Public Square

Income Inequality and the Parable of the Talents

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Editor’s Note: The Institute for Faith, Work & Economics released a new research report entitled, “Why Does Income Inequality Exist? An Economic and Biblical Explanation” by Dr. Anne Bradley, Ph.D. This week our blog is highlighting the key findings from this report.

To best understand what the Bible has to say about income inequality, we said that we look at two points: the distribution of gifts and abilities and examples of God’s earthly rewards for stewardship within the context of market exchange. We discussed the former yesterday, and now we will take up the latter.

The first place to look in the scriptures is the Parable of the Talents from Matthew 25:14-30. Below is an excerpt:

Again, it will be like a man going on a journey, who called his servants and entrusted his wealth to them. To one he gave five bags of gold, to another two bags, and to another one bag, each according to his ability. Then he went on his journey. The man who had received five bags of gold went at once and put his money to work and gained five bags more. So also, the one with two bags of gold gained two more. But the man who had received one bag went off, dug a hole in the ground and hid his master’s money.

Verse 15 says that each servant was given different amounts, each according to his ability. The master, as an “employer” (it’s not clear whether they are slave or free but we can assume that he knew them well enough to understand their differing abilities and talents and its clear he gave them at least limited property rights over his resources) divided the wealth unequally because he knew that each man had a different level of ability to use that money productively.

This is consistent with both how we are created by God (not all of us have the ability to become neurosurgeons, professional football players or Steve Jobs) and how we are hired and rewarded in the workplace.

This means we can’t have absolute advantage in all things, but we can have comparative advantage across some things. The master understood this and awarded the talents according to his understanding of their comparative advantage.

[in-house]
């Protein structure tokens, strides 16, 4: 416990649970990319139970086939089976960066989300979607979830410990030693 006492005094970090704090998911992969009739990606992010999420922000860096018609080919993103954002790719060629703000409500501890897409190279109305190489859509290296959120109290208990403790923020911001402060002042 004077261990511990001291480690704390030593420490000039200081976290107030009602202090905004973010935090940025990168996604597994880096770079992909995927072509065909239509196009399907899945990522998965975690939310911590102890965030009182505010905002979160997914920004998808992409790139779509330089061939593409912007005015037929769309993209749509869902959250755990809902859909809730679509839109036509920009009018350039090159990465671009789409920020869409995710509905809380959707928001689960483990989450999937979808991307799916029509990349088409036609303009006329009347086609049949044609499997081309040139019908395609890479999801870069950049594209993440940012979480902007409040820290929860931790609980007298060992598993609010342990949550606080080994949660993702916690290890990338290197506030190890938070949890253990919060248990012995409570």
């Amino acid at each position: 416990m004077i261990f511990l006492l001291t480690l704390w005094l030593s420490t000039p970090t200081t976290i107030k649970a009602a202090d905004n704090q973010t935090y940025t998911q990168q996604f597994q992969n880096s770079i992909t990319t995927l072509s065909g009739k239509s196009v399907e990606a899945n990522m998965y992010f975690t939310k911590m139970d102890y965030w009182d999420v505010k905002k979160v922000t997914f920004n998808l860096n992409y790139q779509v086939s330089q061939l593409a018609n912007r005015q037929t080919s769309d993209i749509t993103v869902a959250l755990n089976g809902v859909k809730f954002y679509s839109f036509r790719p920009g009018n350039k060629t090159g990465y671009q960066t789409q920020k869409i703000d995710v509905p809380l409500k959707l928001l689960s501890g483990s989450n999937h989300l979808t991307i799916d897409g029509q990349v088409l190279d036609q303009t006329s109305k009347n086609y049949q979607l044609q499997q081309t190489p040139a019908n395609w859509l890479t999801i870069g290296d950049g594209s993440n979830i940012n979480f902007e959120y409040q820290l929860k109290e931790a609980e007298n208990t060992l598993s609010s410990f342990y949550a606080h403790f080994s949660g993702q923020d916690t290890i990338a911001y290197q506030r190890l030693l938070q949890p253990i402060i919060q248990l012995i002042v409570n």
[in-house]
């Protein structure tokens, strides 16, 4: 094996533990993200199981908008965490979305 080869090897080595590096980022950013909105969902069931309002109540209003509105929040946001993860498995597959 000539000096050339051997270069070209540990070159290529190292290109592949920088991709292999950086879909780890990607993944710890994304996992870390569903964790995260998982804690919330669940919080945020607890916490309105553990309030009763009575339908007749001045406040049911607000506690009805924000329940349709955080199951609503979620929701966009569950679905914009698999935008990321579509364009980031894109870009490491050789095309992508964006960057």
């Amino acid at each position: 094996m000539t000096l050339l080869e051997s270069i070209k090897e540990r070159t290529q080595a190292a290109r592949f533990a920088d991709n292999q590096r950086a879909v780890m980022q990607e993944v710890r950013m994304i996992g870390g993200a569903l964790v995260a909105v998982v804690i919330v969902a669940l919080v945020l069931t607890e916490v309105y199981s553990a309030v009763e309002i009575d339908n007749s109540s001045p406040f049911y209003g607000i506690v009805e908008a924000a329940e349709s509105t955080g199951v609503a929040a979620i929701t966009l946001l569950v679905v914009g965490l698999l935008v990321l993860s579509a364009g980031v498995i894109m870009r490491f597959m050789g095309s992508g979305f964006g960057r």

The two servants who attempted to use their portion of the master’s wealth productively, i.e., tried to invest it to gain a return on behalf of their master, both earned 100 percent. The servant who received five talents “went at once and put his money to work” and he earned five more. The servant who received two earned two more.

Interestingly, we are given no details on what type of work they did to invest the master’s money. There is no reason to assume it was the same work, especially in light of our understanding of comparative advantage and our unique creation. If they each had the same skills, they may have been given the same amount and perhaps invested the money the same way.

But the Scripture is clear that they did not have the same skills; so there is no reason to assume they engaged in the same work. The first two each invested the money diligently according to their abilities and earned 100 percent. The dollar amounts they earned were different, but they both doubled what they were given.

This is the message of the parable that is relevant to the discussion of income inequality: diligently apply the gifts God has given you, and you will be rewarded fully. Those earthly rewards will have different dollar amounts attached to them but that is not what matters. Obediently applying the gifts you have been given is the call of Christ. In fact, obediently applying the gifts you have been given may carry no earthly financial reward at all.

The servant who buried his talent had a zero rate of return and was punished by the master. He was asked to give that talent to the one who had ten. So the flip side is that if we don’t proactively use our gifts and talents, we will be punished.

The master, by giving each servant an unequal amount, was being obedient and faithful with the resources he owned. Had he given each man an equal amount, putting equality over ability, he would have squandered his resources. By putting servants in charge of his resources according to their skills and diligence, he created more than he would have had otherwise.